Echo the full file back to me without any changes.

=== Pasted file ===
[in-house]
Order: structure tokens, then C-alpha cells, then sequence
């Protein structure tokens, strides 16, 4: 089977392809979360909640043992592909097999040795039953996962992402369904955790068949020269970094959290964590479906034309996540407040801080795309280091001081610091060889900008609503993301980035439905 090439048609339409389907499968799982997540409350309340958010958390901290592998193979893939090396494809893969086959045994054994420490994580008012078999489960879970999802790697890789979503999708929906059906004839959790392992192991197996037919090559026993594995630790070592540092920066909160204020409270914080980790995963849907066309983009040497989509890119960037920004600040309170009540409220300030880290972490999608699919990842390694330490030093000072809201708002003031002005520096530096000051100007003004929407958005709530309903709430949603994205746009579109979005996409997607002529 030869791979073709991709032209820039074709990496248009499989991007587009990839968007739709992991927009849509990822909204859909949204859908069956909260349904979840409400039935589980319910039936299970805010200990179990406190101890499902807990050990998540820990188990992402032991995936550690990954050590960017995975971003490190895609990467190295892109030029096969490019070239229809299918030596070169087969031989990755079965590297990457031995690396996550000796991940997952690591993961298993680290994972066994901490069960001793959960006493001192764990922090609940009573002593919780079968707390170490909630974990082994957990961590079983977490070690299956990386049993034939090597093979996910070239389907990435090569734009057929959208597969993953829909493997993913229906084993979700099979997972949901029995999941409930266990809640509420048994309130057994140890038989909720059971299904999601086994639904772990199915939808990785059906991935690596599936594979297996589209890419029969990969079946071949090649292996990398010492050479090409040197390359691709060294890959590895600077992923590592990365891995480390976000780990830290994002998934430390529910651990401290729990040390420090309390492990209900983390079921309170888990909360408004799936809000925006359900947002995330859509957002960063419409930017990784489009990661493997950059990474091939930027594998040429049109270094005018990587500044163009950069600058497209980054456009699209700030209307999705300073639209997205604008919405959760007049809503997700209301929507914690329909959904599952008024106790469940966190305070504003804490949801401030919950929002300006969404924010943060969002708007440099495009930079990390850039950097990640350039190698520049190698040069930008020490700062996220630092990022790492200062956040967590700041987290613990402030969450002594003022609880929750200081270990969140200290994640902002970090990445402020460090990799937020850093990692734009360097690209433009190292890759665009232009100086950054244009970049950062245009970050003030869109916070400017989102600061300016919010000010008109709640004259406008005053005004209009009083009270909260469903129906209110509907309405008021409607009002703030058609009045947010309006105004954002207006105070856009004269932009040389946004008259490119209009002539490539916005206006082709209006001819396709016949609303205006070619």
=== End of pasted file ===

[in-house]
Order: structure tokens, then C-alpha cells, then sequence
């Protein structure tokens, strides 16, 4: 089977392809979360909640043992592909097999040795039953996962992402369904955790068949020269970094959290964590479906034309996540407040801080795309280091001081610091060889900008609503993301980035439905 090439048609339409389907499968799982997540409350309340958010958390901290592998193979893939090396494809893969086959045994054994420490994580008012078999489960879970999802790697890789979503999708929906059906004839959790392992192991197996037919090559026993594995630790070592540092920066909160204020409270914080980790995963849907066309983009040497989509890119960037920004600040309170009540409220300030880290972490999608699919990842390694330490030093000072809201708002003031002005520096530096000051100007003004929407958005709530309903709430949603994205746009579109979005996409997607002529 030869791979073709991709032209820039074709990496248009499989991007587009990839968007739709992991927009849509990822909204859909949204859908069956909260349904979840409400039935589980319910039936299970805010200990179990406190101890499902807990050990998540820990188990992402032991995936550690990954050590960017995975971003490190895609990467190295892109030029096969490019070239229809299918030596070169087969031989990755079965590297990457031995690396996550000796991940997952690591993961298993680290994972066994901490069960001793959960006493001192764990922090609940009573002593919780079968707390170490909630974990082994957990961590079983977490070690299956990386049993034939090597093979996910070239389907990435090569734009057929959208597969993953829909493997993913229906084993979700099979997972949901029995999941409930266990809640509420048994309130057994140890038989909720059971299904999601086994639904772990199915939808990785059906991935690596599936594979297996589209890419029969990969079946071949090649292996990398010492050479090409040197390359691709060294890959590895600077992923590592990365891995480390976000780990830290994002998934430390529910651990401290729990040390420090309390492990209900983390079921309170888990909360408004799936809000925006359900947002995330859509957002960063419409930017990784489009990661493997950059990474091939930027594998040429049109270094005018990587500044163009950069600058497209980054456009699209700030209307999705300073639209997205604008919405959760007049809503997700209301929507914690329909959904599952008024106790469940966190305070504003804490949801401030919950929002300006969404924010943060969002708007440099495009930079990390850039950097990640350039190698520049190698040069930008020490700062996220630092990022790492200062956040967590700041987290613990402030969450002594003022609880929750200081270990969140200290994640902002970090990445402020460090990799937020850093990692734009360097690209433009190292890759665009232009100086950054244009970049950062245009970050003030869109916070400017989102600061300016919010000010008109709640004259406008005053005004209009009083009270909260469903129906209110509907309405008021409607009002703030058609009045947010309006105004954002207006105070856009004269932009040389946004008259490119209009002539490539916005206006082709209006001819396709016949609303205006070619």